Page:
How measles can affect your eyesight
How can measles affect your eyesight?
Vision-related effects of measles vary from case to case and range from common, harmless symptoms to rare, sight-threatening damage. It’s important to note that timeliness of treatment and pre-existing health of the child are the heaviest contributors to how harsh or mild measles is on the eyes.
Here are five possible effects that measles can have on your vision:
Characterized by watery, itchy, goopy or burning eyes, conjunctivitis is a common infection also known as pink eye. Nearly all measles patients present symptoms of conjunctivitis in the early stages of the disease, in addition to runny nose, fever and other cold symptoms.
While medicated eye drops can help with conjunctivitis, symptoms typically resolve on their own as measles progresses. Applying a cold, wet washcloth to the eyes can help with the discharge and discomfort commonly experienced.
2. Optic neuritis
Optic neuritis is a rare complication of measles that targets the optic nerve. The optic nerve is responsible for taking visual information produced by the retina and sending it to the brain to be processed.
When the optic nerve gets inflamed, it can cause eye pain, loss of color vision and temporary blindness. Steroid medications are usually prescribed to reduce inflammation, but they don’t necessarily improve the chances of having full sight restored.
Typically, minor cases of optic neuritis will taper off and resolve on their own without medication. While vision may be restored gradually over a few weeks or months, there are instances in which full eyesight is never gained.
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Keratitis, also called a “corneal ulcer,” describes the inflammation of the cornea, the clear front surface of the eyeball that allows light into the eye for vision. The condition is typically caused by an infection and is characterized by a slew of uncomfortable symptoms, like eye pain, grittiness, tearing, blurred vision and light sensitivity.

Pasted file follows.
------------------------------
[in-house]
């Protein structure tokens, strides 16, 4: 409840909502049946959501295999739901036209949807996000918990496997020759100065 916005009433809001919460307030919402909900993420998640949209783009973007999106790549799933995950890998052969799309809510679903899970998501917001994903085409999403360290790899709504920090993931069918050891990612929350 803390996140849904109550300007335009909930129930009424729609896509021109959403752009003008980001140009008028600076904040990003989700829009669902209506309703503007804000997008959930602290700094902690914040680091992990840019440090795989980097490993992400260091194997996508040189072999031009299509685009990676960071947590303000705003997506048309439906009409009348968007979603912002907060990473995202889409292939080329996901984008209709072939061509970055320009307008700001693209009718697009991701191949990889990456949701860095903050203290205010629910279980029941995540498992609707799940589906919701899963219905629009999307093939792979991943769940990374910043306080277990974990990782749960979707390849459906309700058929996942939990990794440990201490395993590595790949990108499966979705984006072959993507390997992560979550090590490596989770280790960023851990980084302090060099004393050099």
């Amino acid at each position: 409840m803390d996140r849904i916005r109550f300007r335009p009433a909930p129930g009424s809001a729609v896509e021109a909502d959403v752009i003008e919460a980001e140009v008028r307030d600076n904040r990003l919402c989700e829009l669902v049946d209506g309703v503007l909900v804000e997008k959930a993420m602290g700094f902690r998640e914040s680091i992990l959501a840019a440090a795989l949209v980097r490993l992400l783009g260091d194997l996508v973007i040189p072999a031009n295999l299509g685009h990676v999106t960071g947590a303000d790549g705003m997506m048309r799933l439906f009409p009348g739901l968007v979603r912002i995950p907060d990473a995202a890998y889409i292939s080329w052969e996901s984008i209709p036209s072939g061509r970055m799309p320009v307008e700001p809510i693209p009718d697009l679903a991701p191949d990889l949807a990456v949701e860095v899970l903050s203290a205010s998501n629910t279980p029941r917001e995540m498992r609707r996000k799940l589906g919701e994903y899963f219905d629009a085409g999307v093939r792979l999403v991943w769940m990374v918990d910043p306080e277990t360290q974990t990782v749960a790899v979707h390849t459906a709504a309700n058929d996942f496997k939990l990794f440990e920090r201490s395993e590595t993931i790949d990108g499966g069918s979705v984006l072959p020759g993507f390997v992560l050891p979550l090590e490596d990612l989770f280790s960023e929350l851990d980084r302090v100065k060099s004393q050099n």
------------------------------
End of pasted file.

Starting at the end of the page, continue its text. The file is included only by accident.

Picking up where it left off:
Keratitis can be easily treated with medicated eye drops, but if not treated quickly, keratitis can worsen and result in vision loss. The infection can also travel and create problems in other parts of the eye.
4. Corneal scarring
Corneal scarring occurs when the cornea is injured, either through a scrape, cut, burn or other means of injury. When concerning measles, corneal scarring is the result of a corneal ulcer or keratitis.
In severe or untreated cases of keratitis, corneal tissue is damaged and replaced with scar tissue. Depending on the density of the scar tissue and the surface area that it covers, corneal scarring can cause vision loss.
Corneal transplants are possible to remove the scar tissue and restore clear vision, but prevention is the easier and less expensive route. Seeking treatment quickly for keratitis when it occurs is the best way to avoid corneal scarring and maintain clear vision.
According to the World Health Organization, nearly 100,000 children go blind every year as a result of measles, making it the leading cause of blindness in children.
Blindness is usually the result of problems experienced by malnourished children who don’t have readily available health care and whose diets include little to no vitamin A.
If a malnourished child is diagnosed with measles, administering vitamin A treatment in the beginning stages will help reduce their chances of developing complications and, ultimately, save their sight.
Loss of vision is often the final result of eye-related measles complications and is caused by the other conditions mentioned above. The good news is, it’s very unlikely that blindness will occur without first experiencing any of the other eye-related symptoms.
HAS YOUR CHILD EXPERIENCED VISION LOSS DUE TO MEASLES? Schedule an appointment with a children's eye doctor near you today.
Page published in May 2020
Page updated in October 2021